The show's only Ferguson reference came from Common in the rousing Glory number (from Selma), prompting the night's longest standing O. He and John Legend later won an Oscar for the song, with Legend telling the crowd: "The struggle for justice is now…there are more black men incarcerated in this country now than there were under slavery in 1850."

Scarlett Johansson, still recovering from being kissed by John Travolta before the show, then came out to set up…The Sound of Music? Because that happened 50 years ago just like, er, Bloody Sunday at Selma. And then Lady Gaga sang a medley of songs from the musical…straight. She looked glued in place amidst some white birch trees. (Where was the meat dress?) Then she introduced Julie Andrews (another standing O and I lost count after that), and that woman should get an award for her facelift. She gave out the Best Original Score Oscar to Grand Budapest Hotel's Alexandre Desplat.

Eddie Murphy, after the cat got his tongue at the SNL 40th Anniversary, added no jokes to the proceedings. (Note to Eddie: that's why people invite you!) He presented the Best Original Screenplay Oscar (clearly he needs someone to write his lines) to Birdman's Alejandro Iñárritu and his three co-writers. He gave thanks to Michael Keaton "for making this film fly" and they all left Eddie in the lurch when they walked off the stage.

Best Adapted Screenplay award reminded me to scream "why wasn't Inherent Vice watched by everyone!?" The Oscar went to Graham Moore for The Imitation Game (the only award for that movie), who thanked "the Academy and Oprah" (she presented) and then brought things down a bit, saying: "When I was 16 years old I tried to kill myself because I felt weird and different…" It was a plea for tolerance, of course, and also put the Oscars on track for most suicide mentions of any show.

Best Director went to Alejandro Iñárritu, who got an authentic-looking hug from Richard Linklater. "Tonight I'm wearing the real Michael Keaton tighty whities," he said in his acceptance speech, "which smell like balls…" before adding some line about "that little prick, ego…" What can't they say on prime time these days? And should you say "little prick" when talking about Keaton's underwear?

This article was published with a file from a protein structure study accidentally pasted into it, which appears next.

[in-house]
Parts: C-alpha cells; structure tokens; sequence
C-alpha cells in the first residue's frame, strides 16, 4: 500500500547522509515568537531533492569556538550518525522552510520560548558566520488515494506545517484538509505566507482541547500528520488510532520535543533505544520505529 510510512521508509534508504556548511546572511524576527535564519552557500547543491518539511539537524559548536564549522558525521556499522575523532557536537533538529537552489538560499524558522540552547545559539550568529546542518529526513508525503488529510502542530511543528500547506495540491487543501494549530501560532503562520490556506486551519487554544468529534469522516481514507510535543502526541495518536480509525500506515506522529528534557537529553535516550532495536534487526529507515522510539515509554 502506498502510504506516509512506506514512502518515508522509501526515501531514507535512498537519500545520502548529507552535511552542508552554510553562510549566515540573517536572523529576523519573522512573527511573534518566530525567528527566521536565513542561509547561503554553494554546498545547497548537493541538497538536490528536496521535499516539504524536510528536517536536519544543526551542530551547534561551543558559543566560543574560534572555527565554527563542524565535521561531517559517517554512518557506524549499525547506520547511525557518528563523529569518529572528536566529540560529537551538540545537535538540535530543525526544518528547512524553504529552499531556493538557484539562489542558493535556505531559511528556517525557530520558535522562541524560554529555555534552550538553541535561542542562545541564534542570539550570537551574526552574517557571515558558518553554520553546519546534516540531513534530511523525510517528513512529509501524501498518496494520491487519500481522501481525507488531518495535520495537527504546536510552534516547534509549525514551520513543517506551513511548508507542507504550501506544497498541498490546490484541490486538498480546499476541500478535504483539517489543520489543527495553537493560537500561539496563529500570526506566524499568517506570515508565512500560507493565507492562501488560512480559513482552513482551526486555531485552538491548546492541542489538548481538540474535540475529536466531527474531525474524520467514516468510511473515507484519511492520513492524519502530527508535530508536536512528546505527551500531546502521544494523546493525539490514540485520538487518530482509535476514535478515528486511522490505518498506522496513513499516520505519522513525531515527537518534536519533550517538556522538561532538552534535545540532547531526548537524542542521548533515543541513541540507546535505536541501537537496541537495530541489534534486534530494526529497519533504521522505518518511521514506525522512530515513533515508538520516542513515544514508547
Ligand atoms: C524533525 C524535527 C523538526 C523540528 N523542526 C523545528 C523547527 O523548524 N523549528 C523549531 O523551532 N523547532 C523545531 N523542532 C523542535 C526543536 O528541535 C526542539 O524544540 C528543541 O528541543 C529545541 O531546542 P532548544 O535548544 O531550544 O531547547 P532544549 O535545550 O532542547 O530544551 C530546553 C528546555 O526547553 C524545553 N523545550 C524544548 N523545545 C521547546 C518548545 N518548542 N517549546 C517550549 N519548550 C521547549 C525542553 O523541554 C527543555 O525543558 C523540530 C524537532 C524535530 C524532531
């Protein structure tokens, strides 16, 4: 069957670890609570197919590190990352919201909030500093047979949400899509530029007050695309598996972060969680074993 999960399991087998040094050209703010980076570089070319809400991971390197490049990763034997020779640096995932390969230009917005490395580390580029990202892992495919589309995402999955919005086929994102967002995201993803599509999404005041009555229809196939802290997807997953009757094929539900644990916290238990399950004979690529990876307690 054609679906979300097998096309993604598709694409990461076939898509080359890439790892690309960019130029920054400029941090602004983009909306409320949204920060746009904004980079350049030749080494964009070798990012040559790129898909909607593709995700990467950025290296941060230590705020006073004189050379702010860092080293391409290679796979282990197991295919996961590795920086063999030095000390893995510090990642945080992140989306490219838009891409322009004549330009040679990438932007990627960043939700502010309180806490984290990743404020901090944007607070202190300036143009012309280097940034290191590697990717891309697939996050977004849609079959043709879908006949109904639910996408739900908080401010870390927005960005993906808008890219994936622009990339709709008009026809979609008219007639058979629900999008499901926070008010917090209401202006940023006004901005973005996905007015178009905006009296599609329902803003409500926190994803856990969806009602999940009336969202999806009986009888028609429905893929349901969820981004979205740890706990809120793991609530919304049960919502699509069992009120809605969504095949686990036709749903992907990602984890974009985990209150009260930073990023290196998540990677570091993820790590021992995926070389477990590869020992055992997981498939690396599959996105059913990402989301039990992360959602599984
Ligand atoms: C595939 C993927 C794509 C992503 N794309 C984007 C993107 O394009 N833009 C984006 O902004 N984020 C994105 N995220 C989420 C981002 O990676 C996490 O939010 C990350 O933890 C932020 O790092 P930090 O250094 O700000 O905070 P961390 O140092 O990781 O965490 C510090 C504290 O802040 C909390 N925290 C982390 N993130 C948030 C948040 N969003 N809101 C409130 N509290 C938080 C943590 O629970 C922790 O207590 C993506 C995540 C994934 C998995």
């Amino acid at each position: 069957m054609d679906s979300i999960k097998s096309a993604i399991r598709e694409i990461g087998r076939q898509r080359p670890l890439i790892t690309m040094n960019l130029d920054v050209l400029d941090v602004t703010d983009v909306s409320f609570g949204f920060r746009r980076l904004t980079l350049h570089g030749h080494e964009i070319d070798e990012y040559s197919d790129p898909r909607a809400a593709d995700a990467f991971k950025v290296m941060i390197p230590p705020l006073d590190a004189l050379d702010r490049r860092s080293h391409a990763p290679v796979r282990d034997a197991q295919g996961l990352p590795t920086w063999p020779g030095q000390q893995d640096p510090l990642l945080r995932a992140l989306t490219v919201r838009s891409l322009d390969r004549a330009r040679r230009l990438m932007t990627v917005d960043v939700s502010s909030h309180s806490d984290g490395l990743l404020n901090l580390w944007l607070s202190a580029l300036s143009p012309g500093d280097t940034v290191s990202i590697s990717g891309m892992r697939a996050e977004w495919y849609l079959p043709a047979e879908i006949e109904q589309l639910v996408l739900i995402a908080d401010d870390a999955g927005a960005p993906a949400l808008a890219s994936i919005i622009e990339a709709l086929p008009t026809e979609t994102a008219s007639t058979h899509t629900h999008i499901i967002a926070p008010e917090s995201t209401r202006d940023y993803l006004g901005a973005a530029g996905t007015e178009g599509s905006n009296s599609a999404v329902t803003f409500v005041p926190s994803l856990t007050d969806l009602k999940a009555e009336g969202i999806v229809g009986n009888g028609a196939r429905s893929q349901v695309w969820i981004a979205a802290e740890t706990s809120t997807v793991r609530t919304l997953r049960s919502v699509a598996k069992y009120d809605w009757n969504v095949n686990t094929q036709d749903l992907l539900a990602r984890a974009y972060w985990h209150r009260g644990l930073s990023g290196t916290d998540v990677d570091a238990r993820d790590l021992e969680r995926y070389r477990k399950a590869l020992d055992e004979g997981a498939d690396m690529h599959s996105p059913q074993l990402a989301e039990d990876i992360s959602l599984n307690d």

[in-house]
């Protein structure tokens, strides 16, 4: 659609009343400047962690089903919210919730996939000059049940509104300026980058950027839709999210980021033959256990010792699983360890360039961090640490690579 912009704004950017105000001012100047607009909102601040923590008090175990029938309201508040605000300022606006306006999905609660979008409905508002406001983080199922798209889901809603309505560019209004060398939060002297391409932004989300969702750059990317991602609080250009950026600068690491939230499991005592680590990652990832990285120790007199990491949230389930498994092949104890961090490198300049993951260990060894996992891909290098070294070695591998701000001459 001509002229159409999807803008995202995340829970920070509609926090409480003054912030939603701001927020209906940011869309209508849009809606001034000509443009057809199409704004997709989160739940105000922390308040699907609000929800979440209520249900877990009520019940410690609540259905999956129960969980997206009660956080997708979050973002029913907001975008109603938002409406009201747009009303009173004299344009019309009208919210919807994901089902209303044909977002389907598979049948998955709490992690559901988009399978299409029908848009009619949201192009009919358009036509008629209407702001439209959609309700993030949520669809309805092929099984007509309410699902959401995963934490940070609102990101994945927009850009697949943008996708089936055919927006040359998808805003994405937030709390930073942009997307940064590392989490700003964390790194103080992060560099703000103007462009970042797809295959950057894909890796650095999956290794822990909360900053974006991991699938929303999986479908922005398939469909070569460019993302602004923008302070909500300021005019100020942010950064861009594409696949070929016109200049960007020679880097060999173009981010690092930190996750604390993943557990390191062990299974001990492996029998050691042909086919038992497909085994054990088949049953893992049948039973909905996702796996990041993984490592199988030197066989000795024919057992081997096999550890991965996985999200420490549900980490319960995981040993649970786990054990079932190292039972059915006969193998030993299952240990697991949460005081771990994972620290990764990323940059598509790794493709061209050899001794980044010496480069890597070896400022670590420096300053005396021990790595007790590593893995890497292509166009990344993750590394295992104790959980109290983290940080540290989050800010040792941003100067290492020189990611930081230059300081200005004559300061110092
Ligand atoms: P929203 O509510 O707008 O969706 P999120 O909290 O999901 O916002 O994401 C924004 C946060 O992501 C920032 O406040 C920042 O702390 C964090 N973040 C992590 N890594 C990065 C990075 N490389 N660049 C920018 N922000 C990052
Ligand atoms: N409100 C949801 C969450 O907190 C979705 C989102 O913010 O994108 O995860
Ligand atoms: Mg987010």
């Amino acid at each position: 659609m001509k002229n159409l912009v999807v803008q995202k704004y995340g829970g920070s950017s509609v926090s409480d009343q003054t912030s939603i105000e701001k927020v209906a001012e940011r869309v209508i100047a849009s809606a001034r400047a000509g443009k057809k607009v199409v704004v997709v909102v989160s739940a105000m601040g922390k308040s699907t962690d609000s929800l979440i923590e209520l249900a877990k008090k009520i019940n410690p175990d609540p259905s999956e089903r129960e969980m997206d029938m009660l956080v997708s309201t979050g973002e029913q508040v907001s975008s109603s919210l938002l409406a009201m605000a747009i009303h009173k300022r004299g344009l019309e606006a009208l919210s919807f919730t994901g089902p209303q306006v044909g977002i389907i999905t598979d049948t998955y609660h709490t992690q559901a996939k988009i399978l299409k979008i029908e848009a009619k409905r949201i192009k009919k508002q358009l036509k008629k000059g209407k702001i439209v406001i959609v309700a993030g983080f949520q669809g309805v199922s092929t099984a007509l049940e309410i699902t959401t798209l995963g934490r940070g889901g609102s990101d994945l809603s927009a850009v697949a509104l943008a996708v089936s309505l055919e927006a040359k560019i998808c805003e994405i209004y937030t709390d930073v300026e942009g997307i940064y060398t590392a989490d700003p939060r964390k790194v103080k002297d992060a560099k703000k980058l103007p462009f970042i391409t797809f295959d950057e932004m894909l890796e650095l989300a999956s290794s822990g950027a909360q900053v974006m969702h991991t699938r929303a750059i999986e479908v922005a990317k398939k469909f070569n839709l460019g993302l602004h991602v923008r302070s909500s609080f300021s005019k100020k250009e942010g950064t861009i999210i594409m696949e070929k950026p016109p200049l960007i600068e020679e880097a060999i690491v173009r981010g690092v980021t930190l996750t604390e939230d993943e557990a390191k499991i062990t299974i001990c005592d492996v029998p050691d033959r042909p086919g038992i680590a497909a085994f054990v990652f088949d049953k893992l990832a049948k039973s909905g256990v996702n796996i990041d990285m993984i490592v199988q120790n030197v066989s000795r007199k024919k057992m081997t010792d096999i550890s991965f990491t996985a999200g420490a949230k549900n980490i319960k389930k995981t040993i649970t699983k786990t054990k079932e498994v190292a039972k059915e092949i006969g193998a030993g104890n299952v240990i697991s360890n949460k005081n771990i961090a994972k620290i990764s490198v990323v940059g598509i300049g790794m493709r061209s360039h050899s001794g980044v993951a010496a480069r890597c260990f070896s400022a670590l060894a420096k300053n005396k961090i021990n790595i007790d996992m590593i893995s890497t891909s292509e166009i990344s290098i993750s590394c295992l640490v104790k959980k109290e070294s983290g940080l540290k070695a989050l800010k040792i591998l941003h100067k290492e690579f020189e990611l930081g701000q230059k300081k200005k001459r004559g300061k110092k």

"Okie dokie smokie," said presenter Cate Blanchett, as the show approached the four-hour mark, before presenting the Best Actor award to Eddie Redmayne for The Theory of Everything. "This belongs to all the people around the world battling ALS," he said graciously, "and I will be its custodian…"

There were big whoops for Julianne Moore's Best Actress award (Still Alice, a movie seen by hundreds of people), and then Sean Penn, looking as miserable as ever, came out to present the Best Picture award, futzing with the envelope before saying: "Who gave this son of a bitch his green card?" Birdman.

Michael Keaton, joining the entire cast and crew of the film on stage, said when brought to the mike by the director: "It's great to be here. Who am I kidding?"Just before Iñárritu gave a shout out to his native Mexico and called for dignity and respect for immigrants "in this incredible immigrant nation," before Neil Patrick Harris wished us all buenas noches.

Oscars 2015: Low on Surprises, High on Suicide References | Culture